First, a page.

Tag: Brighton UK

Comprised of Tom, Owen, Clementine (a.k.a. Clem) and Creeda, the Brighton, UK-based indie electro pop quartet Kudu Blue have received attention both nationally and internationally from the likes of Complex, The Line of Best FitWonderland MagazineNotion Magazine, Pigeons and Planes and airplay on Beats 1 Radio, BBC Radio 1 and Radio 1Xtra for a sound that draws from contemporary R&B, electro pop and soul — paired with lush and atmospheric production.

The Brighton-based quartet’s recently released Shaded EP, which was written and then self-recorded and self-produced in each of the bandmembers’ bedrooms — and the EP’s latest, slow-burning, single “Enemy,” will further cement their growing reputation, as the single features a lush and atmospheric-leaning production consisting of shimmering and twinkling arpeggio synths, wobbling bass synth chords, a sinuous bass line and boom bap beats paired with vocalist Clementine’s yearning and soulful vocals. And while sonically bearing a resemblance to Morcheeba but with a subtly contemporary take, the song is loosely based around a rather heated discussion the band’s vocalist had. As the band explains, Clem had come out of a bumpy patch in her life, and was ready to start living her life in a new way — in which she’d just enjoy things and take it day-by-day; however, the people in her life found it difficult to accept that she was attempting to make a purposeful and positive change in your life. Unsurprisingly, as a result, at the core of the song is a bitter confusion over the fact that someone, who the song’s narrator once thought understood them, may actually be one of their worst enemies. Worse yet, you couldn’t have possibly seen it coming either.

 

 

 

East Sussex, UK-born, London, UK-based singer/songwriter Natalie Bouloudis can trace the origins of her music career to her childhood. She learned jazz clarinet and guitar as a child, began (secretly) writing her own songs when she was 7, and played in number of jazz bands. Having lived in London for the better part of the past decade, Bouloudis decided to release some of her music publicly three years ago under the moniker Aurora Harbinger. And with her first publicly released material, the East Essex-born, London, UK-based singer/songwriter began playing in a number of local venues and it allowed her to build up a fanbase that enabled her to successful crowd fund her debut EP, which was produced by Robert Strauss.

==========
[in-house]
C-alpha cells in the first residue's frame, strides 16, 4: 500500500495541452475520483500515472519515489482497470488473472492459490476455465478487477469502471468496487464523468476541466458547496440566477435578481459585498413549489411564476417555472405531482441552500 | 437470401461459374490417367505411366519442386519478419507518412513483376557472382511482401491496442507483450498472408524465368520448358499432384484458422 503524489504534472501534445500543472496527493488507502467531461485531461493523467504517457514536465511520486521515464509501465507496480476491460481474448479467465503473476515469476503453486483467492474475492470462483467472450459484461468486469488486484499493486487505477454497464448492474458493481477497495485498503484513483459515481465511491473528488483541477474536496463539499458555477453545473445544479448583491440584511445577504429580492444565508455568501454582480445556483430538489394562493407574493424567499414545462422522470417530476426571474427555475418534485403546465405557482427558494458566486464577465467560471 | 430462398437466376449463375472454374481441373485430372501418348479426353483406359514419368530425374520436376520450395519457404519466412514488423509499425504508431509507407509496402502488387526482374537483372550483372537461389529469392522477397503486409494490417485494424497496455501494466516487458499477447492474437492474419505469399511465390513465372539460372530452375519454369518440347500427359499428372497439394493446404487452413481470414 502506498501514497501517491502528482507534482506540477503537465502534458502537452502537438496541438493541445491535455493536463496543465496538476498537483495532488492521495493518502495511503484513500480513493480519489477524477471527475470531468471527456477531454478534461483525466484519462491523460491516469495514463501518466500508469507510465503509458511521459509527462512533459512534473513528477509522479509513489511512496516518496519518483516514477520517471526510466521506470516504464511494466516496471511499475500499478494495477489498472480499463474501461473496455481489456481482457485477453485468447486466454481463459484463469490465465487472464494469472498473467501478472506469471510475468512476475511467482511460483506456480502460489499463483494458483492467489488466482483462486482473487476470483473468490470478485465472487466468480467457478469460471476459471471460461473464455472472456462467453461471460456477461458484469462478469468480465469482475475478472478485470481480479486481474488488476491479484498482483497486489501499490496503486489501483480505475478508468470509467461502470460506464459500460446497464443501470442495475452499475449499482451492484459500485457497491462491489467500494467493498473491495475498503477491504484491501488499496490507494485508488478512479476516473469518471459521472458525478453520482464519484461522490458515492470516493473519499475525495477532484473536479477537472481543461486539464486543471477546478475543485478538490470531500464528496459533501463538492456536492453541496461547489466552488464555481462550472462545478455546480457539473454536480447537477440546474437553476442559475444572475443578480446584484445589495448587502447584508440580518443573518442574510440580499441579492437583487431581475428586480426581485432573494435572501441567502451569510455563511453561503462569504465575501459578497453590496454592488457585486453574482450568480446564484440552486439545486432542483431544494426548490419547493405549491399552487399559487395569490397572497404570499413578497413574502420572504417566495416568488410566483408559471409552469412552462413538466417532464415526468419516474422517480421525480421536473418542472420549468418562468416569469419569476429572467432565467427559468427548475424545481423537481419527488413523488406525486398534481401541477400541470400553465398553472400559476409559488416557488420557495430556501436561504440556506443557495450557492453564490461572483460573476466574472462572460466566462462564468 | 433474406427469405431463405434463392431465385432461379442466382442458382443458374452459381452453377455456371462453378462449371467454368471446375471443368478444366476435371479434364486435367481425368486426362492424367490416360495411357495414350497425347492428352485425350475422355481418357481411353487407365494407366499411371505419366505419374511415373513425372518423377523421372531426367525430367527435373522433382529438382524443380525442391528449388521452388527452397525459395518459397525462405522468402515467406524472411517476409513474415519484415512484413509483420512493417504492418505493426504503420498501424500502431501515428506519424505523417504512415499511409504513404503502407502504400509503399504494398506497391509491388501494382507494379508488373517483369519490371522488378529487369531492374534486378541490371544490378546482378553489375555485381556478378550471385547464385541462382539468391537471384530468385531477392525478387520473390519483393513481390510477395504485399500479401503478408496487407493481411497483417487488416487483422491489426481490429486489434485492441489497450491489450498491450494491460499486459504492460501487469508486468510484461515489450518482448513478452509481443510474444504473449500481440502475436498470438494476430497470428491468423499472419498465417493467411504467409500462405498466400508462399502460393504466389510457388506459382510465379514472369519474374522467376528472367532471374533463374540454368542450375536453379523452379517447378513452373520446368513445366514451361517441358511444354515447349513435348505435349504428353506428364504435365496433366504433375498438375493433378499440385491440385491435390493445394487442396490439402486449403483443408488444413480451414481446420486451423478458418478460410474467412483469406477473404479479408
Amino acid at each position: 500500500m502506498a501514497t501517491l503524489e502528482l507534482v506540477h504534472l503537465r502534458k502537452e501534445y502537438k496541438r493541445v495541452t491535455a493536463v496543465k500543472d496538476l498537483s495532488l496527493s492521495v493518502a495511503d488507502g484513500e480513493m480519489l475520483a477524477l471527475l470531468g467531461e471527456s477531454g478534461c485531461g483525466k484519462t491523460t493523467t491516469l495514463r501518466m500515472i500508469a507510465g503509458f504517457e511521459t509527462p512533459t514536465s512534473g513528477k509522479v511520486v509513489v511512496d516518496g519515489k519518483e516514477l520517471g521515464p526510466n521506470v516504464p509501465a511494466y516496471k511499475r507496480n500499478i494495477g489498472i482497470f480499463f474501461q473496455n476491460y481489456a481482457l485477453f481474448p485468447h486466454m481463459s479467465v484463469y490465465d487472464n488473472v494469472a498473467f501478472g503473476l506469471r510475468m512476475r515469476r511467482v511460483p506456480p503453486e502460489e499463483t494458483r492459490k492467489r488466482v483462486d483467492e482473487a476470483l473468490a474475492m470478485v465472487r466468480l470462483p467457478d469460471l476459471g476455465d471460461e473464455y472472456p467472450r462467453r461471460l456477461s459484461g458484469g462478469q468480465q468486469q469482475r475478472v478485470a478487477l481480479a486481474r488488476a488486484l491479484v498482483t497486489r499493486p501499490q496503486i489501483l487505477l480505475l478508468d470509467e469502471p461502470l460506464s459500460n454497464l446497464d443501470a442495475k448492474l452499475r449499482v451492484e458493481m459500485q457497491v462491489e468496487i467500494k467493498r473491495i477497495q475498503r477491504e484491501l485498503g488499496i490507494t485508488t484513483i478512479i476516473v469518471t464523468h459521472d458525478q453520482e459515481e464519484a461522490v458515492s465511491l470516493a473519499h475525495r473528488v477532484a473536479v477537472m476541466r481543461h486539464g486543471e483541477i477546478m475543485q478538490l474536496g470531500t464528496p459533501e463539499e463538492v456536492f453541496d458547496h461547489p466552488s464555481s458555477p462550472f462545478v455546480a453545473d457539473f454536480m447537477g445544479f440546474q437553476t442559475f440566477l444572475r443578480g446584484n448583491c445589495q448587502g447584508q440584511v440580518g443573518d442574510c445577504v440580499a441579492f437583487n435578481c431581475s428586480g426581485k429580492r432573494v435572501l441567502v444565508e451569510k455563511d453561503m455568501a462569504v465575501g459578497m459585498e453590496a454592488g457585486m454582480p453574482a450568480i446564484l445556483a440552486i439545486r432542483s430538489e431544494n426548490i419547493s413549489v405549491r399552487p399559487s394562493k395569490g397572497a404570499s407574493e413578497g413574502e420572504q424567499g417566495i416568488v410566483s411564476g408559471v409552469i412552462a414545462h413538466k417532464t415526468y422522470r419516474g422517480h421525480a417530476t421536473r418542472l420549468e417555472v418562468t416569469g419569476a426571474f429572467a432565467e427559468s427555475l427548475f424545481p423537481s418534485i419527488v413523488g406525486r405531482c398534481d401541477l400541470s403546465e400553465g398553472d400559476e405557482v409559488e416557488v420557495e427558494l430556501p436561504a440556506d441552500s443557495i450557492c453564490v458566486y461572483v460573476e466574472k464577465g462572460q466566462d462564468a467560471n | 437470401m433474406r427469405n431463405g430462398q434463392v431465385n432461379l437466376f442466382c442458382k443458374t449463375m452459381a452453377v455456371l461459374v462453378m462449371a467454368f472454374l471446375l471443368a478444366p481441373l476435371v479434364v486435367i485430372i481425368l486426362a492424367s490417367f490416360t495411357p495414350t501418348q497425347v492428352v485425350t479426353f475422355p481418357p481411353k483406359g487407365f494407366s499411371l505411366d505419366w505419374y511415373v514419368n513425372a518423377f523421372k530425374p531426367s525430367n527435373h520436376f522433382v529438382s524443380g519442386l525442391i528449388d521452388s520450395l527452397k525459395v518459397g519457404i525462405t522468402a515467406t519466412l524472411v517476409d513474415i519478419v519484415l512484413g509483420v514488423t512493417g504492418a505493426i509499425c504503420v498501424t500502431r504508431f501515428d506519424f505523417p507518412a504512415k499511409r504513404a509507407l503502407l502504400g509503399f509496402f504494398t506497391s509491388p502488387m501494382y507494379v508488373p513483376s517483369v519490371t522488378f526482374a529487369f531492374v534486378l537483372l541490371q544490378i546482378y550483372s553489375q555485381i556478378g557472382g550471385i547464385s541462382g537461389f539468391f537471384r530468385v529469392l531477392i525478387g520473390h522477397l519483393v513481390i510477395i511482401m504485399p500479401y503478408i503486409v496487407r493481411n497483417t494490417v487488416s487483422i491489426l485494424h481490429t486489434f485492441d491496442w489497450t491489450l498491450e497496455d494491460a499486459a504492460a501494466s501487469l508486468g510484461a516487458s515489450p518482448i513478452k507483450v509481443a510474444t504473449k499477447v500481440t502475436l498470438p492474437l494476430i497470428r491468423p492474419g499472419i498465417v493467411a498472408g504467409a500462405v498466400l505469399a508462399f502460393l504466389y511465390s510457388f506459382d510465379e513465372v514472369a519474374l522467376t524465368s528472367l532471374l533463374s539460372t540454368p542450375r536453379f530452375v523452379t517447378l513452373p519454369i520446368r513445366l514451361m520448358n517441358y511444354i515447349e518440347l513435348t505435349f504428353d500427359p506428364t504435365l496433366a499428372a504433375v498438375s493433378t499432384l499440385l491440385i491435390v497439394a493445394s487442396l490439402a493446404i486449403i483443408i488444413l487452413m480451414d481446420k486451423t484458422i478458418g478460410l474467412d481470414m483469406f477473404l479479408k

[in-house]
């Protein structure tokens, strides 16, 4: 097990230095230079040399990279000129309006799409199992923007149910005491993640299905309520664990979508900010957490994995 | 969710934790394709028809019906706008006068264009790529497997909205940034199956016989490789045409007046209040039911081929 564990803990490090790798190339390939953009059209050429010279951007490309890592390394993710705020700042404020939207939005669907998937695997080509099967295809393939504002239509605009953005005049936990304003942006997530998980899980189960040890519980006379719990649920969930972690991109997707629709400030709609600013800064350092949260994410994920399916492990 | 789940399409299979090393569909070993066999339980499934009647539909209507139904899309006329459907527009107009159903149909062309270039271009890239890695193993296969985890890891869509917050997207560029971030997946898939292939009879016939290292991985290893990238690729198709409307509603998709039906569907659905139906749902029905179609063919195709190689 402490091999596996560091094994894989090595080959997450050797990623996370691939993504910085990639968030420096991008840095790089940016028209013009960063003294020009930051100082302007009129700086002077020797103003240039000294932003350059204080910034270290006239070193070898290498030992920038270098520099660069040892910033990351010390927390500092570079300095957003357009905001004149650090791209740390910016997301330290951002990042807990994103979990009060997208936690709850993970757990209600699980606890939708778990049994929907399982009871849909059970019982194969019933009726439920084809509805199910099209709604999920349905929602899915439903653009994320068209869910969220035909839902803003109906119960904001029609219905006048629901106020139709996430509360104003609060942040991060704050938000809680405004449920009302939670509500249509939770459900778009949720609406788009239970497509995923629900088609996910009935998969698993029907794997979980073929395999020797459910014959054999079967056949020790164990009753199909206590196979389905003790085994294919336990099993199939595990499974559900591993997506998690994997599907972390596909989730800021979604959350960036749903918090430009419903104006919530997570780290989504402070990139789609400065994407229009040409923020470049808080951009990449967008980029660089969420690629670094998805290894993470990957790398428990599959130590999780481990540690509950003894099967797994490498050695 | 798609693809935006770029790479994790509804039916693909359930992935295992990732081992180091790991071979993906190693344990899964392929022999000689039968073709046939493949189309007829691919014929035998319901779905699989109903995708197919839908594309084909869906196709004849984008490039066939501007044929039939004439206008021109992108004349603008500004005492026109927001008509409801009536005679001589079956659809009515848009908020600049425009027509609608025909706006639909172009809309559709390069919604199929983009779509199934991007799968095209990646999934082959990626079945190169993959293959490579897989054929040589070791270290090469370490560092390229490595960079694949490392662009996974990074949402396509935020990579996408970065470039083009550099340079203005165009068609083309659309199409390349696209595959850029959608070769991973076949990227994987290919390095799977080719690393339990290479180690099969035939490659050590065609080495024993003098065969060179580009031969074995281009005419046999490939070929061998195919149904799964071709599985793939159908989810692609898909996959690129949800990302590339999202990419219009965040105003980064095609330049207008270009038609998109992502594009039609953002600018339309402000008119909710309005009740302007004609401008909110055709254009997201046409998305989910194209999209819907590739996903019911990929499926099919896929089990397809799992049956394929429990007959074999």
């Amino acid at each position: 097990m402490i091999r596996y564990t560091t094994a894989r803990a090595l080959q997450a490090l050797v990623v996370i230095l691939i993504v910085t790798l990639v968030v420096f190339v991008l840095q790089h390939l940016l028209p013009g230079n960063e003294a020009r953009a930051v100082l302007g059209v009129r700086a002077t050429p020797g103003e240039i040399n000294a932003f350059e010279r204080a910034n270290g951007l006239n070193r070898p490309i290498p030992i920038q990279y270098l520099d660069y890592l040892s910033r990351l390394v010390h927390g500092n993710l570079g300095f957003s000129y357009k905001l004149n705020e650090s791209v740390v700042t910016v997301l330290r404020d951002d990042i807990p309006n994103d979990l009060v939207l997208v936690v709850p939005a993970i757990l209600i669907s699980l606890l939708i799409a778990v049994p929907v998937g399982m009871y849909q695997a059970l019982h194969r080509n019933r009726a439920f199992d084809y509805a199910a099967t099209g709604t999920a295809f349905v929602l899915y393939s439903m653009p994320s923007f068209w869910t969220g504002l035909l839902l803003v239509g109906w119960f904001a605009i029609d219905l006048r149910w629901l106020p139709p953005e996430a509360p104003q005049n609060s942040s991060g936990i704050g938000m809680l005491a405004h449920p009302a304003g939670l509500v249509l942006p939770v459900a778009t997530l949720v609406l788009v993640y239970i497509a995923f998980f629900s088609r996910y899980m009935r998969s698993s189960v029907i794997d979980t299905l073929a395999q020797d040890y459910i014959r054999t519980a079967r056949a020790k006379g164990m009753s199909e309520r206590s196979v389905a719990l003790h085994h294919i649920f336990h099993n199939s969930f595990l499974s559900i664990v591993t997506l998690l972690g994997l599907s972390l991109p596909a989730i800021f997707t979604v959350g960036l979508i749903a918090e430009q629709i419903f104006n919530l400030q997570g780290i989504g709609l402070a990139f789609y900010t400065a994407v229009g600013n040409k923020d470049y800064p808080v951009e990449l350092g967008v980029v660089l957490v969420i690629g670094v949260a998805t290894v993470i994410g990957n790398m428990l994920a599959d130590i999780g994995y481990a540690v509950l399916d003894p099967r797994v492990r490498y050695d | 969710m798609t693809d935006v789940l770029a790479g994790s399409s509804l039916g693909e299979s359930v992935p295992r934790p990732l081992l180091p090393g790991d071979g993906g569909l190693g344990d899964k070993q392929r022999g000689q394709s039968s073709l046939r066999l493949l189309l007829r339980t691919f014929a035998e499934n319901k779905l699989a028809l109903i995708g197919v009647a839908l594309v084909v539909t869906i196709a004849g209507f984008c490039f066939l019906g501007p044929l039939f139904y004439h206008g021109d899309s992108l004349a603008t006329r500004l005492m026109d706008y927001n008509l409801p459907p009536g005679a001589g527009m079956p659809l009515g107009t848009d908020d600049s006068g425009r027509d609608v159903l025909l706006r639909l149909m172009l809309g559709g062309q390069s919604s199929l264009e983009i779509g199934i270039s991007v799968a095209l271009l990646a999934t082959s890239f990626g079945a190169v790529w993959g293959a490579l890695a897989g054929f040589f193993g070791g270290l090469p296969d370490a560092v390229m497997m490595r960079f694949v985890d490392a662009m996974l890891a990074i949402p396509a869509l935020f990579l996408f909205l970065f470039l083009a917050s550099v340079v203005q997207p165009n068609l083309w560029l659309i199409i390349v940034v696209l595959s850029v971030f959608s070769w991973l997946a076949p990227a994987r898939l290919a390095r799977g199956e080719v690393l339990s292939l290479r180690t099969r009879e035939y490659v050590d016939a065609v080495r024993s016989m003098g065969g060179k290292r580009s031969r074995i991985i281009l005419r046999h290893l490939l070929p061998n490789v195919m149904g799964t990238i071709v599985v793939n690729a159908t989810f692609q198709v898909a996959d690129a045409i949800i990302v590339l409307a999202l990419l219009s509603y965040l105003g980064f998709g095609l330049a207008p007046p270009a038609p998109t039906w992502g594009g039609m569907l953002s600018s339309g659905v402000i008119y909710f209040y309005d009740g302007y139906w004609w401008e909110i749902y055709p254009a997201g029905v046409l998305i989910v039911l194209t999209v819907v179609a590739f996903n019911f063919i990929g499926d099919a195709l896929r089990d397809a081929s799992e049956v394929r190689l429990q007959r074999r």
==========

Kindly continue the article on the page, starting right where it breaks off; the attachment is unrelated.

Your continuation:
Initially derived from a short story that Bouloudis wrote while shirking her duties as an arts and culture guide copywriter, her latest single “Burning Pier” set in a fictionalized amalgamation of the burnt-out piers of Brighton, Hastings and Eastbourne and is essentially a meditation on how disasters can evoke nostalgia and make us question our post-disaster future in a new light in a way that will remind some listeners of Kate Bush, PJ Harvey, Nick Cave, Melanie Di Biasio and others — but with a slightly jazzy, folk-leaning take on pop as the East Essex, UK-born, London, UK-based effortlessly soulful and gorgeous vocals with a sinuous bass line, a twisting and turning melody based around shimmering and twinkling guitar and piano. Recorded in a live take with minimal overdubs — the only overdubs being drummer Hannah Stacey’s Rhodes piano playing — the song manages to feel both thoughtfully composed and improvised, capturing the simpatico of a bunch of musicians playing and creating a moody and pensive song.